0.7
May 17, 2021

Writing Love Notes to Myself keeps me Alive.

 

View this post on Instagram

 

There is a simple, yet powerful way that I practice reminding myself who I am.

To be grateful for everything I have in abundance.

It started on one of those days when my nervous system was slipping into a dorsal vagal shutdown.

It was a normal summer day in India, and I had logged into work online after finishing a scrumptious breakfast. About 30 minutes into my routine, something had triggered me, and I immediately felt a huge pull toward the ground. I just wanted to collapse like a piece of cloth and lie down.

Now you would think it was sudden but in actuality, my body had started showing signs of fatigue long ago, and I kept working on it, but something I read triggered me, and there I was having a flashback.

The polyvagal theory refers to three branches of the vagus nerve, which are responsible for freeze, sympathetic responses of flight and fight, and the complete state of self-awareness, safety, and security.

In the dorsal branch of the vagus nerve, shutdown or freeze-or-faint occurs through the dorsal branch of the vagus nerve. This reaction can feel like the fatigued muscles and lightheadedness of a bad flu. When the dorsal vagal nerve shuts down the body, it can move us into immobility or dissociation. In addition to affecting the heart and lungs, the dorsal branch affects body functioning below the diaphragm and is involved in digestive issues.

In that state where my body had started to slump and severe fatigue had set in, I decided to devise something that I could reach out to easily to help me back up.

I wrote a note to myself on a small piece of paper. It said, “I deserve abundant kindness.” I left it in my journal, and it brought me joy. I continued doing it every day.

Another note said, “open me,” with a set of messages inside: “You are beautiful. You are kind. You are grateful, and you are loved.”

What this did was help me breathe a little and slowly pushed me away from slipping into a state of dissociation. It helped me to feel my feelings again. I started leaving notes at different places around the house and also places I would look often.

The notes had simple messages like these:

I am beautiful

I am grateful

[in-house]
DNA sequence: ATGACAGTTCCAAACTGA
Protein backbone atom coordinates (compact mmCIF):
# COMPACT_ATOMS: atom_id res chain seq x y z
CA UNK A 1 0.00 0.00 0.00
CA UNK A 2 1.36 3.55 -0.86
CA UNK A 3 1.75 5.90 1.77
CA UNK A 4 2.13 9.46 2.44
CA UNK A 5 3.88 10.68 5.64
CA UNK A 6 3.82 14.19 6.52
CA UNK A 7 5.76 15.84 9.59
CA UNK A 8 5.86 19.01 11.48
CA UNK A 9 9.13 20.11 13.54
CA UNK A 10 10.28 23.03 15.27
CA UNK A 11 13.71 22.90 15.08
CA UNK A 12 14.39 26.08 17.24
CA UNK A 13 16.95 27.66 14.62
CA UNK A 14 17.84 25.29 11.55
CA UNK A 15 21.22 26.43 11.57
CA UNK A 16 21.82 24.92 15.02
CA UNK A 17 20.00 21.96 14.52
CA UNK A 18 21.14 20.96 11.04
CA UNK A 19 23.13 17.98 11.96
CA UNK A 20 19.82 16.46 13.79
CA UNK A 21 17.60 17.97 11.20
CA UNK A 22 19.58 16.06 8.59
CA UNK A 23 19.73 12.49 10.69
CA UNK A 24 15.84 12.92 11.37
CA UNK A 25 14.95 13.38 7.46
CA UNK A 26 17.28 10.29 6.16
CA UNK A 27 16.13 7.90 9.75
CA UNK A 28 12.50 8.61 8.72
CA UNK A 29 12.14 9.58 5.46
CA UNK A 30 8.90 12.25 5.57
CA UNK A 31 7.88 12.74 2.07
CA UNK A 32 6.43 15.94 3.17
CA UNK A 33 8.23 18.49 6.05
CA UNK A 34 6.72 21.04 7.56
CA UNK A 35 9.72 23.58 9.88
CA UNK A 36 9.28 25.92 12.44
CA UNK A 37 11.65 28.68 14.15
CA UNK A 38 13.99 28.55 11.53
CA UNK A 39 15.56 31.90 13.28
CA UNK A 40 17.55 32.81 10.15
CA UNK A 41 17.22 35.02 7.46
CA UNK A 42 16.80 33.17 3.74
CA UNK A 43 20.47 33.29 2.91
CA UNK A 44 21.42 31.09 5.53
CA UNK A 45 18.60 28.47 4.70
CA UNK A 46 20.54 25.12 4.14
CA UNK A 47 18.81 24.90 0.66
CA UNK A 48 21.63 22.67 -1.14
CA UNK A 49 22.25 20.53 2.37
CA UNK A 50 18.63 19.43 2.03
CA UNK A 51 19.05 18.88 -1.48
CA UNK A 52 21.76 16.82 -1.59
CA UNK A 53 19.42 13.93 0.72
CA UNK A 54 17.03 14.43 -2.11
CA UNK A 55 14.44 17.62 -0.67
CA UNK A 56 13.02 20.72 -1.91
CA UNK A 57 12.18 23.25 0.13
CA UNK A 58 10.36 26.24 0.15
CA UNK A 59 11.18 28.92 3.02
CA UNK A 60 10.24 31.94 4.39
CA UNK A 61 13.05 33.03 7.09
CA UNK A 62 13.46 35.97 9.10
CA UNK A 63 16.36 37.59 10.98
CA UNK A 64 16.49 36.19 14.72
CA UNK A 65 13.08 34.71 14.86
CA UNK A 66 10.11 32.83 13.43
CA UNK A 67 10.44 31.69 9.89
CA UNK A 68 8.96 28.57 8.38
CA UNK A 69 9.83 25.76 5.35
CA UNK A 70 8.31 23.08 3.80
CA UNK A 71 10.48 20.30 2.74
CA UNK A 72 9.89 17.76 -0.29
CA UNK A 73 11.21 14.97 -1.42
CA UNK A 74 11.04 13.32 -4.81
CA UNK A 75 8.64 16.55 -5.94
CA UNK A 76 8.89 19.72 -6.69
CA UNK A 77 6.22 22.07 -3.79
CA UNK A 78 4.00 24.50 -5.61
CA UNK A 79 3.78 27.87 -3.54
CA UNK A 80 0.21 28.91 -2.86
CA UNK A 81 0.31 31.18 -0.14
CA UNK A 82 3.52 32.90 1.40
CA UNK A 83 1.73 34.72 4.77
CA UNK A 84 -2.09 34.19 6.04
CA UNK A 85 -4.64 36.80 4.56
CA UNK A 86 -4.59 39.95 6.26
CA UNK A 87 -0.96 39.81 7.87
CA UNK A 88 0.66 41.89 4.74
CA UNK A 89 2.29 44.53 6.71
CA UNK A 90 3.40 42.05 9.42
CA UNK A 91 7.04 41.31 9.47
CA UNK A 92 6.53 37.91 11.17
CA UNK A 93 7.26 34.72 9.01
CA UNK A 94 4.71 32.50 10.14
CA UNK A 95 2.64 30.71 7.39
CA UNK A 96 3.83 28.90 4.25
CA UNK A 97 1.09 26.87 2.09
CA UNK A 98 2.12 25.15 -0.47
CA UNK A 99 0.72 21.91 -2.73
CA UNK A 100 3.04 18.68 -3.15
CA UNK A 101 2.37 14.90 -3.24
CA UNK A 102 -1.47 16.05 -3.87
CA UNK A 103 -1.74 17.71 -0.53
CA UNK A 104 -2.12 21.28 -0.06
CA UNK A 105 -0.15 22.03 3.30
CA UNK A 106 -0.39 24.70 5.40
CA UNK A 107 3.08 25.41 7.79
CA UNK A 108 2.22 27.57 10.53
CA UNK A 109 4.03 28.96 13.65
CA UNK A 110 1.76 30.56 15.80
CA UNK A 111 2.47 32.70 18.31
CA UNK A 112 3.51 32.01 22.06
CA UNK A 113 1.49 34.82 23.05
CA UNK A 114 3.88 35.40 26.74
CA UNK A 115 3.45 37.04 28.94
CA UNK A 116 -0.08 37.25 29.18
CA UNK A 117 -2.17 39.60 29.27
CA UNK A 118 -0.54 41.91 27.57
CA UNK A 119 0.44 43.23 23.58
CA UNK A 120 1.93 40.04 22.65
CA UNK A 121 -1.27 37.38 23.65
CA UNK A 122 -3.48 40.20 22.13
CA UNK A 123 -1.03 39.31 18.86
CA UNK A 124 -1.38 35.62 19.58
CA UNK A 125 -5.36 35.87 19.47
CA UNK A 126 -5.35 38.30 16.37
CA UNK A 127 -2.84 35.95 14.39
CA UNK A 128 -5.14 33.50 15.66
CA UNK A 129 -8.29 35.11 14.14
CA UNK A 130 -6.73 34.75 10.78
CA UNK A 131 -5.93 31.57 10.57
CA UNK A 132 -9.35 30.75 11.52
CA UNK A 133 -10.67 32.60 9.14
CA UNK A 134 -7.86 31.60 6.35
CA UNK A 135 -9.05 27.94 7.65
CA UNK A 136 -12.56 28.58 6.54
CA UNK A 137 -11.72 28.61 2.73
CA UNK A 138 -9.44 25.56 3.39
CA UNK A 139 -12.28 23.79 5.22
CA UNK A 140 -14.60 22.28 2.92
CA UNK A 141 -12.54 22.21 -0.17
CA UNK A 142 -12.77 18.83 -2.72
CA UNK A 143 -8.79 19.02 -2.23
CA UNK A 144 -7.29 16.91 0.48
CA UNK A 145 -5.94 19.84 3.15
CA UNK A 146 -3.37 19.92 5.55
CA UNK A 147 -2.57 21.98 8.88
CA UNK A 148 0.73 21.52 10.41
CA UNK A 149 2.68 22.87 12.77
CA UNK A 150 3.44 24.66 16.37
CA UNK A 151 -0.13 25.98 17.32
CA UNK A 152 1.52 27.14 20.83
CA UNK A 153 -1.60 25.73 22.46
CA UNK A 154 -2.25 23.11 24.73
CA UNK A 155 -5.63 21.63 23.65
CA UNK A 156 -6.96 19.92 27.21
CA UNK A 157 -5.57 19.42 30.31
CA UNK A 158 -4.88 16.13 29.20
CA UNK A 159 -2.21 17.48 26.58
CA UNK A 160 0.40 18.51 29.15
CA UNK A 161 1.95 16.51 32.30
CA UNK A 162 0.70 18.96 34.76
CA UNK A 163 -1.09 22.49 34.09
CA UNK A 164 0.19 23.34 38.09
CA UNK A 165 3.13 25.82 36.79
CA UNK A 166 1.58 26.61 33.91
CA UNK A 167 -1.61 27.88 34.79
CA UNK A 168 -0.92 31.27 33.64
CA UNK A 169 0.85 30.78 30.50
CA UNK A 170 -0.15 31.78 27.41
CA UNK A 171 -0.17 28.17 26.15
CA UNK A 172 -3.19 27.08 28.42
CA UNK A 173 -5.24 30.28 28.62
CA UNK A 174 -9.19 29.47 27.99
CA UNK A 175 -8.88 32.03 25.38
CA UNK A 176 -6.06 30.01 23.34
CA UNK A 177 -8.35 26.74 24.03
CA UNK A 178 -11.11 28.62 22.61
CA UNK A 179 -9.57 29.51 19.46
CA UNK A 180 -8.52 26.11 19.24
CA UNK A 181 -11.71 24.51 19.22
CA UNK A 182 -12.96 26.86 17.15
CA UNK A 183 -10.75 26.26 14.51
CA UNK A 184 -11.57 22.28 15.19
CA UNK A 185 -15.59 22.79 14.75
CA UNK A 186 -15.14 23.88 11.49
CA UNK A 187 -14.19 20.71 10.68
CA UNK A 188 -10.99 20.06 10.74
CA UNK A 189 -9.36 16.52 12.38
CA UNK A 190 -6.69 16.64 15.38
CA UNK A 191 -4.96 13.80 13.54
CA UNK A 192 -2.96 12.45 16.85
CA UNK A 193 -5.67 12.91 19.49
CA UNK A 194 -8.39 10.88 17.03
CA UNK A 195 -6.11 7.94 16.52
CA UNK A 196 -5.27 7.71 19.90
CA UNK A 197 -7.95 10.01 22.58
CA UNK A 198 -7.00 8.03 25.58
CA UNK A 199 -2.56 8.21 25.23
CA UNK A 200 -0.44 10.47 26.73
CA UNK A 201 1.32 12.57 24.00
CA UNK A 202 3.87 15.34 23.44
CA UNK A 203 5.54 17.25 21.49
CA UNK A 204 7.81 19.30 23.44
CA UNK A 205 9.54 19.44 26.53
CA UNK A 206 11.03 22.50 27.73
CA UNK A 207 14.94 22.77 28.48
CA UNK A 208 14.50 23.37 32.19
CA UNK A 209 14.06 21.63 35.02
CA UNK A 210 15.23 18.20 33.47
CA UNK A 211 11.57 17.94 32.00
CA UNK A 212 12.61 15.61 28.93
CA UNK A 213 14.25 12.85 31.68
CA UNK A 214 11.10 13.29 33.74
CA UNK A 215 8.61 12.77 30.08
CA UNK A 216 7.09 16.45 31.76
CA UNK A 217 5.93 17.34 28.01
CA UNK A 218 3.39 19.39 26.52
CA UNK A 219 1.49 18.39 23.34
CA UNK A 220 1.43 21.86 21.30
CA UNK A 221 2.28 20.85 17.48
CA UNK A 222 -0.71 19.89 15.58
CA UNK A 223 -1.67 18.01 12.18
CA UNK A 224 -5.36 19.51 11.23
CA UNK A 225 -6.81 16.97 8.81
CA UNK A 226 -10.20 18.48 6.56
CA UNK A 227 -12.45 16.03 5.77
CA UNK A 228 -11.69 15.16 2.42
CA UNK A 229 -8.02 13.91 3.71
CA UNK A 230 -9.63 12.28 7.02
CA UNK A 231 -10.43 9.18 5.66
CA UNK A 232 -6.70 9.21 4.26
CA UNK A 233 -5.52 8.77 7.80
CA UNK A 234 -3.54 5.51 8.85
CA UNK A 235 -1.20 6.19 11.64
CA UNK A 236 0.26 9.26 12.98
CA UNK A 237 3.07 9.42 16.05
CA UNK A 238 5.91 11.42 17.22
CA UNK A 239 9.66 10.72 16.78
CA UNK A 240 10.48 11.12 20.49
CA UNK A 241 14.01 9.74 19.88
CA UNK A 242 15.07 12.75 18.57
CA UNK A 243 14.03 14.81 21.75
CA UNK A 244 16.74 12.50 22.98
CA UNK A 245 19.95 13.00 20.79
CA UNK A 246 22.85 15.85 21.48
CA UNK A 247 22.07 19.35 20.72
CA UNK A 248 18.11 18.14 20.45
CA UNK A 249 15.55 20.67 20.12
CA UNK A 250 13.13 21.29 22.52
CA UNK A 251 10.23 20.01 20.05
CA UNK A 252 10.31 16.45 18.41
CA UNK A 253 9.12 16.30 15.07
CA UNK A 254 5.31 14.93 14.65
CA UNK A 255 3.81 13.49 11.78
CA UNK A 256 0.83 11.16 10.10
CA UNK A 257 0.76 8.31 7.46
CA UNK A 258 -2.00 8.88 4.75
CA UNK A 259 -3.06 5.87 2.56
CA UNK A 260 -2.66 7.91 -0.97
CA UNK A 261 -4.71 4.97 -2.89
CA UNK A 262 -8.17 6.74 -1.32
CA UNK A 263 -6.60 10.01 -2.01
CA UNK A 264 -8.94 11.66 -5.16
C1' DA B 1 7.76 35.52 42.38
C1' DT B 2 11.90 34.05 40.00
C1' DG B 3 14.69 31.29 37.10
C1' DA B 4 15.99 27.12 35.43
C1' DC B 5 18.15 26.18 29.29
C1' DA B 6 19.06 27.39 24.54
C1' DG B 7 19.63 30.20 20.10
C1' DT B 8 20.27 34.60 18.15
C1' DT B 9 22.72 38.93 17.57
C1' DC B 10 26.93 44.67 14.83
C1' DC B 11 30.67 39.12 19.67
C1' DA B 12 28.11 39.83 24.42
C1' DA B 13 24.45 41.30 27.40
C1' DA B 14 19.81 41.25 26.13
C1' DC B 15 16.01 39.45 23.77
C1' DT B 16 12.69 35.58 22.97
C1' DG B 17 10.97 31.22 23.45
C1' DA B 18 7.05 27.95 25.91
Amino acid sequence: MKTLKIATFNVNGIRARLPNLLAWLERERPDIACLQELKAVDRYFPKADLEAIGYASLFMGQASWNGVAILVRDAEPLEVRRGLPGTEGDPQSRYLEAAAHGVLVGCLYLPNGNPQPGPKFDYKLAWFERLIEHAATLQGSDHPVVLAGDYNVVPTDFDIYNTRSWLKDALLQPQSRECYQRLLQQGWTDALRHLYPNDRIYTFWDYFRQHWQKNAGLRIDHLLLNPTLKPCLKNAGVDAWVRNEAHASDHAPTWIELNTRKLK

I am enough

I am abundant

I am my true, sweet self

I am safe

I am protected

I am secure

I am kind

I am grateful for everything I have in abundance

I also tried another version of the same gratitude exercise by listening to my own recorded voice when I was in the ventral vagal state. Whenever I feel as if I am slumping down into freeze mode or I am in a prolonged sympathetic flight-or-fight mode, I go to those places and find the notes.

It’s one thing to look at your wall and see these messages, but it’s another thing to find them in places that are not so obvious. I know I am doing the best I can every single day. I am mindful about being gentle with my sweet, loving self, and at times when I am not, I need these reminders the most.

The best part about realizing your trauma and starting your healing journey from an informed eye is that we will always come up with new ways of growing and how to keep it going.

And this goes into my list of sweet things I do.

Gratitude is a great way to be present and handle triggers; to replace your protective parts like anger, emotional eating, or substance abuse with actual healthy habits that make you feel safe—even when you are feeling your feelings.

It is a great way to realize that there are going to be good and bad days and that is okay. Writing those notes made me realize the anatomical nature of my sweet self.

May you fall in love with your sweet self.

Leave a Thoughtful Comment
X

Read 0 comments and reply

Top Contributors Latest

Soumya Menon  |  Contribution: 1,505

author: Soumya Menon

Image: Julia Kretschmann/Instagram

Editor: Brooke Mundell